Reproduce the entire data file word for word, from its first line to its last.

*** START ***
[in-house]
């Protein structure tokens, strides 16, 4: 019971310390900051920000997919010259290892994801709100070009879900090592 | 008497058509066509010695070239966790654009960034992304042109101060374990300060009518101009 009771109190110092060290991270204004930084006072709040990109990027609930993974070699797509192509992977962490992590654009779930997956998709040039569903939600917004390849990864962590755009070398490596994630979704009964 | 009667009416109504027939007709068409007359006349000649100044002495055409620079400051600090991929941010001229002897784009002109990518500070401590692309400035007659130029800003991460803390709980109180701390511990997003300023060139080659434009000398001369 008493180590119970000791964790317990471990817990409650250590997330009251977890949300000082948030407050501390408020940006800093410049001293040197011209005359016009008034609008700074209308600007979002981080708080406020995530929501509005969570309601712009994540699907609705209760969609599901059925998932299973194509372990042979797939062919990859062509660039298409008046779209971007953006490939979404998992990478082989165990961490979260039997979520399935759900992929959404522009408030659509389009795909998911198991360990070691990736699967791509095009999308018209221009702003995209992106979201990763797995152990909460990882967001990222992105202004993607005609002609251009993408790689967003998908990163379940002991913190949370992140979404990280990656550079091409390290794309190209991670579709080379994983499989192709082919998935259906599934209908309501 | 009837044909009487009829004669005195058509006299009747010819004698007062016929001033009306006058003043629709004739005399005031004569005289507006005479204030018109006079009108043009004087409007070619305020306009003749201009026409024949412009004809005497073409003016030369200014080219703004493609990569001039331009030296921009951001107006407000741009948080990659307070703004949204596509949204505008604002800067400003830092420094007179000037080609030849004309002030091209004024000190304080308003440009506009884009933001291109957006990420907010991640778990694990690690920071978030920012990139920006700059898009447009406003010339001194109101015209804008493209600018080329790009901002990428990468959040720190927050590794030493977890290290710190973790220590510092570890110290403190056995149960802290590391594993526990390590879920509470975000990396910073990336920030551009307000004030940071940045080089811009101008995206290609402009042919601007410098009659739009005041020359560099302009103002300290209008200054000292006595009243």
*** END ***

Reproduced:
[in-house]
């Protein structure tokens, strides 16, 4: 019971310390900051920000997919010259290892994801709100070009879900090592 | 008497058509066509010695070239966790654009960034992304042109101060374990300060009518101009 009771109190110092060290991270204004930084006072709040990109990027609930993974070699797509192509992977962490992590654009779930997956998709040039569903939600917004390849990864962590755009070398490596994630979704009964 | 009667009416109504027939007709068409007359006349000649100044002495055409620079400051600090991929941010001229002897784009002109990518500070401590692309400035007659130029800003991460803390709980109180701390511990997003300023060139080659434009000398001369 008493180590119970000791964790317990471990817990409650250590997330009251977890949300000082948030407050501390408020940006800093410049001293040197011209005359016009008034609008700074209308600007979002981080708080406020995530929501509005969570309601712009994540699907609705209760969609599901059925998932299973194509372990042979797939062919990859062509660039298409008046779209971007953006490939979404998992990478082989165990961490979260039997979520399935759900992929959404522009408030659509389009795909998911198991360990070691990736699967791509095009999308018209221009702003995209992106979201990763797995152990909460990882967001990222992105202004993607005609002609251009993408790689967003998908990163379940002991913190949370992140979404990280990656550079091409390290794309190209991670579709080379994983499989192709082919998935259906599934209908309501 | 009837044909009487009829004669005195058509006299009747010819004698007062016929001033009306006058003043629709004739005399005031004569005289507006005479204030018109006079009108043009004087409007070619305020306009003749201009026409024949412009004809005497073409003016030369200014080219703004493609990569001039331009030296921009951001107006407000741009948080990659307070703004949204596509949204505008604002800067400003830092420094007179000037080609030849004309002030091209004024000190304080308003440009506009884009933001291109957006990420907010991640778990694990690690920071978030920012990139920006700059898009447009406003010339001194109101015209804008493209600018080329790009901002990428990468959040720190927050590794030493977890290290710190973790220590510092570890110290403190056995149960802290590391594993526990390590879920509470975000990396910073990336920030551009307000004030940071940045080089811009101008995206290609402009042919601007410098009659739009005041020359560099302009103002300290209008200054000292006595009243």